6.       On the basis of information available now and other information that inevitably will came forth in the continuation of its work in Colombia, the commission will formulate all the conclusions and recommendations that it considers appropriate in connection with the situation of human rights in Colombia.  The recommendation relating to individual cases or situations, according to the agreement reached with the government of Colombia, will be presented opportunely to competent authorities, without any need of waiting for publication of the general report that the Commission will prepare on the status of human rights in Colombia.  Bogotá, D.E., April 28, 1980.”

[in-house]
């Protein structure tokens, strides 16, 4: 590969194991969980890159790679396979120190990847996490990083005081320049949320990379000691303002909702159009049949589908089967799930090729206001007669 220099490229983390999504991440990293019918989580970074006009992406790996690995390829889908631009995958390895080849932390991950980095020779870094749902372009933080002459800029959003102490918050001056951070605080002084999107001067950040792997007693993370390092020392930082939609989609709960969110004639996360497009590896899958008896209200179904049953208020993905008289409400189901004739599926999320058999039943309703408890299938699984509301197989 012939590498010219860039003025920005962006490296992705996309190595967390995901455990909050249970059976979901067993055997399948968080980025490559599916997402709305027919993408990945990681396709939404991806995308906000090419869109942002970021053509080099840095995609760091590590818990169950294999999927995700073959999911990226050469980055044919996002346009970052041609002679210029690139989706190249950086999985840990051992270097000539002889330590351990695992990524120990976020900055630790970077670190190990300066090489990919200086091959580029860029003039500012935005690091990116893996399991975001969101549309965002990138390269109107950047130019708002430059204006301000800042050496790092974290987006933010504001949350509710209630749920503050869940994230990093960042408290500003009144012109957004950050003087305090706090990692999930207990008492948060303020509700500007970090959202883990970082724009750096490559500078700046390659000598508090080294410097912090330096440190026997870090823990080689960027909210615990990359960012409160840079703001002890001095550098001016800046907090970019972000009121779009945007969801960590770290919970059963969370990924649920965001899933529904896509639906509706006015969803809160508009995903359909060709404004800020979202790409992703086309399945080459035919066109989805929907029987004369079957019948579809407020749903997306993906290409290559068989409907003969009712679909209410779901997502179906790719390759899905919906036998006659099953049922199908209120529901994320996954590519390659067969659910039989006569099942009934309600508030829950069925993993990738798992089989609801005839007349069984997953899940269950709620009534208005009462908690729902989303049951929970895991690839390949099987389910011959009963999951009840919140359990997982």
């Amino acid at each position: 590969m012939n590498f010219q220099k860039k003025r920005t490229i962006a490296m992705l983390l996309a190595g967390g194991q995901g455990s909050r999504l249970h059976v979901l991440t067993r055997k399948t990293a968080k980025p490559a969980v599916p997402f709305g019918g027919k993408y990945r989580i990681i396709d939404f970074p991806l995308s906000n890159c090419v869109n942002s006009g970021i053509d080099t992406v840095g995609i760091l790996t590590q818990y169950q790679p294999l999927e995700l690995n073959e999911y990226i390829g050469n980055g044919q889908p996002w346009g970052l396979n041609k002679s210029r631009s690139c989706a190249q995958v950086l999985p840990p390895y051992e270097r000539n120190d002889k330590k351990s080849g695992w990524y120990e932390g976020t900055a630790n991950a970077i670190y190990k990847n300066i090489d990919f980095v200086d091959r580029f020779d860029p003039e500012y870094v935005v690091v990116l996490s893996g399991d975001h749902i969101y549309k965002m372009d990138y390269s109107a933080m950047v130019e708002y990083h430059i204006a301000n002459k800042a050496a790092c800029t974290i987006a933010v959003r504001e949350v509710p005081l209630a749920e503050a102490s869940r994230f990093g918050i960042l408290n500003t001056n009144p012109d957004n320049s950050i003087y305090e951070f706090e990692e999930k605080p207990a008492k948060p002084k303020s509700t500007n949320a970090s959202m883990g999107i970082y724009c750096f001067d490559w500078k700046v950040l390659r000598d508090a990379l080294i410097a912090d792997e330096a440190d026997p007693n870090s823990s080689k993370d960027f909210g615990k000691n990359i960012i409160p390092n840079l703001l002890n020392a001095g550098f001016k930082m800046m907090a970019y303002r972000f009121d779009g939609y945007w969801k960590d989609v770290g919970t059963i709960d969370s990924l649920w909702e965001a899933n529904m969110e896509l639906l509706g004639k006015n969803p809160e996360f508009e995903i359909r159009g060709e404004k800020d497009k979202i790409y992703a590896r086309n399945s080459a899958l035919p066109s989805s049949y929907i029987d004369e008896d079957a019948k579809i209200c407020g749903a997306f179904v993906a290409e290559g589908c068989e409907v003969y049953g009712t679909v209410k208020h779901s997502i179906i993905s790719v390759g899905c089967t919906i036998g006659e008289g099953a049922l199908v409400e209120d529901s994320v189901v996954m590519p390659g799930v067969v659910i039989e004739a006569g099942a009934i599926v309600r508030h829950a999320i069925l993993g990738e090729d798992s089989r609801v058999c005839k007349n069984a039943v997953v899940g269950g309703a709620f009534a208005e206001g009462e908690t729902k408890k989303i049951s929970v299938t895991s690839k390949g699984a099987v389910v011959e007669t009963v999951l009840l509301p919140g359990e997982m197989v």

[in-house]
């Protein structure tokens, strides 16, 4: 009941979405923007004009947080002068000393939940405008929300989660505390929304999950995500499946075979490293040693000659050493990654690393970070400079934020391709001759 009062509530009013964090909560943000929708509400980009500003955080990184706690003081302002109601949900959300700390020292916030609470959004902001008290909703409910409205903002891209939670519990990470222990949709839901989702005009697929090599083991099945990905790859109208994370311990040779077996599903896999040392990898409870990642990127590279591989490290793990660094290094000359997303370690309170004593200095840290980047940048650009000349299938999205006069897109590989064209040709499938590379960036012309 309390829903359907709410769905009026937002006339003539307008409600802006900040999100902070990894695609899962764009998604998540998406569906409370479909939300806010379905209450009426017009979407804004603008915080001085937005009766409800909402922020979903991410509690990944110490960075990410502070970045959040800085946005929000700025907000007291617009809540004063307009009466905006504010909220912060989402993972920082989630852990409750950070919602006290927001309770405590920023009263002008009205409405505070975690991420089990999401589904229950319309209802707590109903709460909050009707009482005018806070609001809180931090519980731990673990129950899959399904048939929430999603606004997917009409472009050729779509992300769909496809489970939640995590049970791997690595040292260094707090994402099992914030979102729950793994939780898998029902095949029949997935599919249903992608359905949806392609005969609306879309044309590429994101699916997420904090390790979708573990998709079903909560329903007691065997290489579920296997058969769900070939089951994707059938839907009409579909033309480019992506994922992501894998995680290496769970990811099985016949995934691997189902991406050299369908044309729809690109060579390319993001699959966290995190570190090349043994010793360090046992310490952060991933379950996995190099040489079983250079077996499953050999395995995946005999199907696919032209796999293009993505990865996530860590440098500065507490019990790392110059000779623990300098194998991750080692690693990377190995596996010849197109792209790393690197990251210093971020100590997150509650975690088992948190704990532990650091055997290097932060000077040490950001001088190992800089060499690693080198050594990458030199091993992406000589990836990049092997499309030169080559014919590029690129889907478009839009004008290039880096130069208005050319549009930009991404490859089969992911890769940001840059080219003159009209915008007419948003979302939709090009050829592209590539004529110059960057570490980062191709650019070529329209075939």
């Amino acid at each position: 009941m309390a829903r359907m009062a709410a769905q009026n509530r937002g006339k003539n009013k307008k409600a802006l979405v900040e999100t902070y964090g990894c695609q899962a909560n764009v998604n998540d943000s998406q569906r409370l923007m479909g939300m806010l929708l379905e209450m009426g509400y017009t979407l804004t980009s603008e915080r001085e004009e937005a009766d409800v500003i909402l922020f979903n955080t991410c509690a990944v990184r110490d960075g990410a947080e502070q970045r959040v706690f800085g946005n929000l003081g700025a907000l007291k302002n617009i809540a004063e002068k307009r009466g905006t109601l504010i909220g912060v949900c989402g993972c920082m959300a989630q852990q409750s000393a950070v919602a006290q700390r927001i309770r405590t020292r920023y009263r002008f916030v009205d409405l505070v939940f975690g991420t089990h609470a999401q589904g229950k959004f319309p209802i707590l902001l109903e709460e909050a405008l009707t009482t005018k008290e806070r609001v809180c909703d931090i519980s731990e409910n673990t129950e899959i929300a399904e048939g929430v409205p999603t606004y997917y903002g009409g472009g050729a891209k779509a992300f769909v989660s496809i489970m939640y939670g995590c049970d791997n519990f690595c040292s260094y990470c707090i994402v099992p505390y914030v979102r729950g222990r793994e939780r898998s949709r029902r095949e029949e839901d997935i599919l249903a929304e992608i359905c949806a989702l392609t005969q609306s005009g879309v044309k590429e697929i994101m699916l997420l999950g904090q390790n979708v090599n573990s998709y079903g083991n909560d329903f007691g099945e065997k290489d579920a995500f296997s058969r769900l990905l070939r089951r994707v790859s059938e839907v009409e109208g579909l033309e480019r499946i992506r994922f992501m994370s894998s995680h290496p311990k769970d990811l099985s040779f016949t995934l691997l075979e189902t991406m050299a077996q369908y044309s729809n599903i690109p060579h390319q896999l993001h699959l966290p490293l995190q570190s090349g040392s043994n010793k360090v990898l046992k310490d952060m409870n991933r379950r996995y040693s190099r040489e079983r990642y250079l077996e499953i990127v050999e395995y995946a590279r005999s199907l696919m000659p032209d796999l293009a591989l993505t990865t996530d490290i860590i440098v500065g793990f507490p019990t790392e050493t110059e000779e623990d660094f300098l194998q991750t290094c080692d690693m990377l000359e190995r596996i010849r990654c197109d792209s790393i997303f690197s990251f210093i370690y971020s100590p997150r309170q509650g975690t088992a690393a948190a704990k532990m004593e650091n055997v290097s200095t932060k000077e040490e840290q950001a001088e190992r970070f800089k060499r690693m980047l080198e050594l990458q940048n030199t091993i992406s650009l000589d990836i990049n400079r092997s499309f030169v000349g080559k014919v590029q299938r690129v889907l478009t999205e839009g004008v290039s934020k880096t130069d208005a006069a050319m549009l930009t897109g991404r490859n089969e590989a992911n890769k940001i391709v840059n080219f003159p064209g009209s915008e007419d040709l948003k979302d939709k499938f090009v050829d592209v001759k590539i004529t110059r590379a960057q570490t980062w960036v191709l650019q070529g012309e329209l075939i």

[7]         The regulations of the Commission set out the specific procedure for the processing of individual cases in accordance with its statutory rules and the pertinent provisions of the American Convention on Human Rights.